An international consortium of nonbelievers is planning rallies Thursday (April 25) outside Bangladeshi embassies and consulates to demand the release of several Bangladeshi bloggers who were arrested on charges of blasphemy.
The rallies are in support of four Bangladeshi men arrested earlier this month for “hurting religious sentiments,” a crime tied to an 1860 law that can carry up to 10 years in jail.
The four men — all bloggers — staged a sit-in at a public square demanding a ban on the country’s largest Islamic political party; Islam is the official state religion in Bangladesh.
Supporters of the party launched a march in response and demanded the arrest of the bloggers, who they termed atheists and anti-Islamic. The bloggers remain in custody, but denied that they are atheists, according to a CNN reporter at the scene.
The rallies are being organized by the Center for Inquiry, American Atheists and the International Humanist and Ethical Union. They will be held outside Bangladeshi institutions in New York, Washington, London; the Canadian cities of Ottawa, Calgary and Vancouver; and in a public park in Columbia, Mo.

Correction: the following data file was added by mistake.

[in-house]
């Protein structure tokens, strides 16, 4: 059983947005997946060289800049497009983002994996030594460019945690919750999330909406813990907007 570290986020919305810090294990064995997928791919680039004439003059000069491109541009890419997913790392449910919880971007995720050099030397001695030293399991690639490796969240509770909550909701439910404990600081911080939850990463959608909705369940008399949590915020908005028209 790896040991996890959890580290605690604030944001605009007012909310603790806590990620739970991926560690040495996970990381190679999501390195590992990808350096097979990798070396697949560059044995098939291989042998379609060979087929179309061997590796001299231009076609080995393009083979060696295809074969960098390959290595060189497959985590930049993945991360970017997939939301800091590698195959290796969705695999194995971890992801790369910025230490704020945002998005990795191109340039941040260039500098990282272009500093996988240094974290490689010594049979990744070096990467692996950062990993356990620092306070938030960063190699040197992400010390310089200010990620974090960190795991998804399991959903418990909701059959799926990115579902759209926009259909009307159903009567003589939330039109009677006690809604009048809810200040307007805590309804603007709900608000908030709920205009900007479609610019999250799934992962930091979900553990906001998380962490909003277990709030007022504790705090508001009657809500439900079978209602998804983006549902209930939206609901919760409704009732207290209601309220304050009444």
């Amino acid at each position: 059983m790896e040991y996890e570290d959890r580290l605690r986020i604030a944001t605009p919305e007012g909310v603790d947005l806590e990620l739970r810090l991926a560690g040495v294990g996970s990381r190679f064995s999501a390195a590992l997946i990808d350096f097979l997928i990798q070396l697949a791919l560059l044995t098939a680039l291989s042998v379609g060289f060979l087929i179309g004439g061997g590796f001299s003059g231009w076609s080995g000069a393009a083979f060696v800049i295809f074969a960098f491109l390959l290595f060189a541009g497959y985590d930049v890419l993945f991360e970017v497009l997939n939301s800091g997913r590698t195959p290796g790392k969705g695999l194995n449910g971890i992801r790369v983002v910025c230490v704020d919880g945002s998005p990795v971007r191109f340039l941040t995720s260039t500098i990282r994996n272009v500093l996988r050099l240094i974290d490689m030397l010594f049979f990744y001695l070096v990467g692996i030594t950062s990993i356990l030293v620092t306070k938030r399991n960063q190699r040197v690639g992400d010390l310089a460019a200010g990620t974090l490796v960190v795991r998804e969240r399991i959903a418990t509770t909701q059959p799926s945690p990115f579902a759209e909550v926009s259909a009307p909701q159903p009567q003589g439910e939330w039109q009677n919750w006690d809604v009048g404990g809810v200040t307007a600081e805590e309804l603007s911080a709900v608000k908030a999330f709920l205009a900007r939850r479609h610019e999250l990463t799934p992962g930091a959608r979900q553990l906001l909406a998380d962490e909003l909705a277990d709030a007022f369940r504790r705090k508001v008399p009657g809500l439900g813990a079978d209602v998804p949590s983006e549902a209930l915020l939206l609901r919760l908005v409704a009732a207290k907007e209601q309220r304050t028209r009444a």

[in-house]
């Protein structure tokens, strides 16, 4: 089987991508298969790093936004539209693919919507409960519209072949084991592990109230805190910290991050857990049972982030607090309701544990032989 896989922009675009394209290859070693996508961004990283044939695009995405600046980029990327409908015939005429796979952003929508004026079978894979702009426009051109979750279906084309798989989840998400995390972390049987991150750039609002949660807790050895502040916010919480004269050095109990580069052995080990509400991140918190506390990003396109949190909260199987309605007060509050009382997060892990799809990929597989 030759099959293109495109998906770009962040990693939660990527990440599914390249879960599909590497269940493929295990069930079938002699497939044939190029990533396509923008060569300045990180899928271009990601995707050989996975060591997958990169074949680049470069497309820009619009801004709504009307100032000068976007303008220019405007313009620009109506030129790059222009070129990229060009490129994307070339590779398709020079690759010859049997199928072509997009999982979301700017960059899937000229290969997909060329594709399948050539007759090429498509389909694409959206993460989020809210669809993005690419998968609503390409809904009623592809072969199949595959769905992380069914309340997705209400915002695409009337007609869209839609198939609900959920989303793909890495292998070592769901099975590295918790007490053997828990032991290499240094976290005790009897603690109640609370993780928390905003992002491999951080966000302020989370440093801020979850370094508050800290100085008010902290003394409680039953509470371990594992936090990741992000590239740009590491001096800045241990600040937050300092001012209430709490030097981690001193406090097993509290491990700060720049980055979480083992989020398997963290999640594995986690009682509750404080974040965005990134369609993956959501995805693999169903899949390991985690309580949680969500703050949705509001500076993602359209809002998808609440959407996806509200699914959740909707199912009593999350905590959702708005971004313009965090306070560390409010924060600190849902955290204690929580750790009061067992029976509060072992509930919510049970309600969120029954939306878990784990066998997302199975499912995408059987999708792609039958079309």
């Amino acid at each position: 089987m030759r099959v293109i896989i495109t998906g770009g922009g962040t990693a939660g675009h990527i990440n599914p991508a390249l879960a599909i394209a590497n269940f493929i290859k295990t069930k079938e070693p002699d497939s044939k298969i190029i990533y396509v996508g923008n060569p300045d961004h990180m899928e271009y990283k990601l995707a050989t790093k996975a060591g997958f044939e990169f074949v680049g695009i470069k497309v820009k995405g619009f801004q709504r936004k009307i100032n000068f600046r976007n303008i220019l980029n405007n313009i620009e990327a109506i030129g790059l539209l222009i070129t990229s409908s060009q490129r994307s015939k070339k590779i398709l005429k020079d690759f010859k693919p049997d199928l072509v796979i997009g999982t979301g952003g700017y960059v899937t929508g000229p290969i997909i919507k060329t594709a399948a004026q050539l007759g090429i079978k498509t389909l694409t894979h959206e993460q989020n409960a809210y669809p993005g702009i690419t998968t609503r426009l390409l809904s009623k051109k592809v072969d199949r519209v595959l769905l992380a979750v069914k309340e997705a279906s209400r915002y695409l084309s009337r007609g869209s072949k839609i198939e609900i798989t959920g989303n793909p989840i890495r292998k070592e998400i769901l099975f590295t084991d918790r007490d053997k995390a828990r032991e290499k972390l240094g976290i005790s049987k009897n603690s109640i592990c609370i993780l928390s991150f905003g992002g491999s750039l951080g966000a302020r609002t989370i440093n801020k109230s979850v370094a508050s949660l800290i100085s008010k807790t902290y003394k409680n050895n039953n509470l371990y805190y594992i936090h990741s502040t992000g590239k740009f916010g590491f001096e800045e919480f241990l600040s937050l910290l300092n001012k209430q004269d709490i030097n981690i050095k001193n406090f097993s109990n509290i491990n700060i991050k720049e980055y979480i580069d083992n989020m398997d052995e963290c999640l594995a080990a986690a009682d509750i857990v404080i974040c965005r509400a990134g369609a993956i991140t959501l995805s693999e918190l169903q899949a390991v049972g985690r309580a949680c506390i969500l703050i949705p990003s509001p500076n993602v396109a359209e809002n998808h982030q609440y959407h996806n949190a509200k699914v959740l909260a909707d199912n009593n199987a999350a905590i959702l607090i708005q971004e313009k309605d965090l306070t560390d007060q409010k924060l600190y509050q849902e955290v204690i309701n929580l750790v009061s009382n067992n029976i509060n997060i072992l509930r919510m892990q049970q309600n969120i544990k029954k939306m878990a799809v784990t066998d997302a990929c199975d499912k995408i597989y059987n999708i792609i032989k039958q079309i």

“We are trying to show the Bangladeshi government that there are a lot of people in the U.S. and around the world who care about the right to freedom of expression and the plight of the bloggers and others they have put in jail for speaking their minds,” said Michael De Dora, director of public policy for the Center for Inquiry, a humanist and skeptic organization.
De Dora said he has been in touch with several people in Bangladesh who know the arrested men and has been told that they all identify as atheists.
“The government has an interest in calling them atheists,” he said, because it would then be easier to convict them of blasphemy. “But my sources in Bangladesh tell me they are all atheists, though at different levels of outspokenness.”
The alliance of three groups representing humanists, skeptics and atheists in the protests is “historical,” De Dora said, and may mark a new level of cooperation in the nonreligious community, which has had some past difficulty in organizing.
“Although we agree on many issues, we don’t always have the same approach,” De Dora said. “Hopefully we will show people there is wide agreement among this community that freedom of expression is a universal human right.”
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